For the last year I’ve been running a Warhammer Fantasy Roleplay (1e) campaign running through the classic “The Enemy Within” series (with a little bit added or subtracted here and there).
We play almost every second week, and are almost 30 sessions into the campaign now (and our math indicates we’re looking at another 46 sessions to get to the end).
Some time (18 months?) ago, Cubicle 7 had the full Warhammer FRP 2e collection up on Humble Bundle, and it came with the 1e rulebook too. And they announced that they would be releasing the Enemy Within in PDF also. Excited by the chance to pick them up, I decided I would run it finally (after being part of a botched playthrough once as a player). So I started shopping around online and somehow now I have just about the whole 1e collection in print.
One thing with the Enemy Within – it is a pretty open-ended campaign where the players can easily “go off the rails” and stop running through the campaign as written and run off and do their own things instead. This is something I love as a GM – but I also really want to run the campaign in its entirety. So that was the deal when I put out the call for players. We would be playing WHFRP1e as written, and we would try to keep things on track to stick to the adventures in order to play through them all.
With that social contract in place, we’ve only had one occasion where we’ve actually had to stop play for me to tell the group that I love their plan, and I would run with it and have a great time, but it would mean ditching the adventures as written and moving into running whatever the party gets into at that point. So the party took it as a “if we lose now, we know that we really survived this already with our main plan”, and then metagamed a few ideas as to why they would stick it out instead of skipping town that night. A few other times we had a bit of metagaming regarding their next step (I’ve never had such a hard time getting a group to take a free vehicle to segue into the next adventure!)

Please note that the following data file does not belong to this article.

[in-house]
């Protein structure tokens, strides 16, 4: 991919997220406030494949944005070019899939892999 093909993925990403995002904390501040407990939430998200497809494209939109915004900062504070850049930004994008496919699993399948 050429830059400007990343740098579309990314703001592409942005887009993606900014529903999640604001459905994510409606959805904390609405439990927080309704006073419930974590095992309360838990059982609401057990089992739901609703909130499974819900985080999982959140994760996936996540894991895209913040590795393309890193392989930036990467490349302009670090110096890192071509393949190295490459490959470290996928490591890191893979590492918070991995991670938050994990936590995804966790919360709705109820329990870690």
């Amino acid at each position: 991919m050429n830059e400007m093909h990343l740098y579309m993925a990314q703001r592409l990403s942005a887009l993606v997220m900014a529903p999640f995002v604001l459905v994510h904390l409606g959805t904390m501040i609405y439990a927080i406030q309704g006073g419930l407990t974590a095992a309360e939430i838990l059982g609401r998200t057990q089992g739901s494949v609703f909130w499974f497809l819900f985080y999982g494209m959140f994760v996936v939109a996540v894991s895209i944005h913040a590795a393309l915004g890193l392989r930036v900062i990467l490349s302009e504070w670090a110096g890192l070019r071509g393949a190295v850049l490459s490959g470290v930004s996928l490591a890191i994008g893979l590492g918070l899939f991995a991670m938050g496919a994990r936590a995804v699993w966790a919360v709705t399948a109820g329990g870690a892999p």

I’ve been taking a lot of notes during the progress of the campaign, and instead of keeping them locked away for the players and I to read, I figured I would start posting the game reports here to the blog. The actual play reports the players get are also stuffed full of maps and illustrations from the adventures we are playing, but those are all copyright by their respective owners, so they won’t be appearing in the blog formatted play reports.
(Source: Dyson’s Dodecahedron)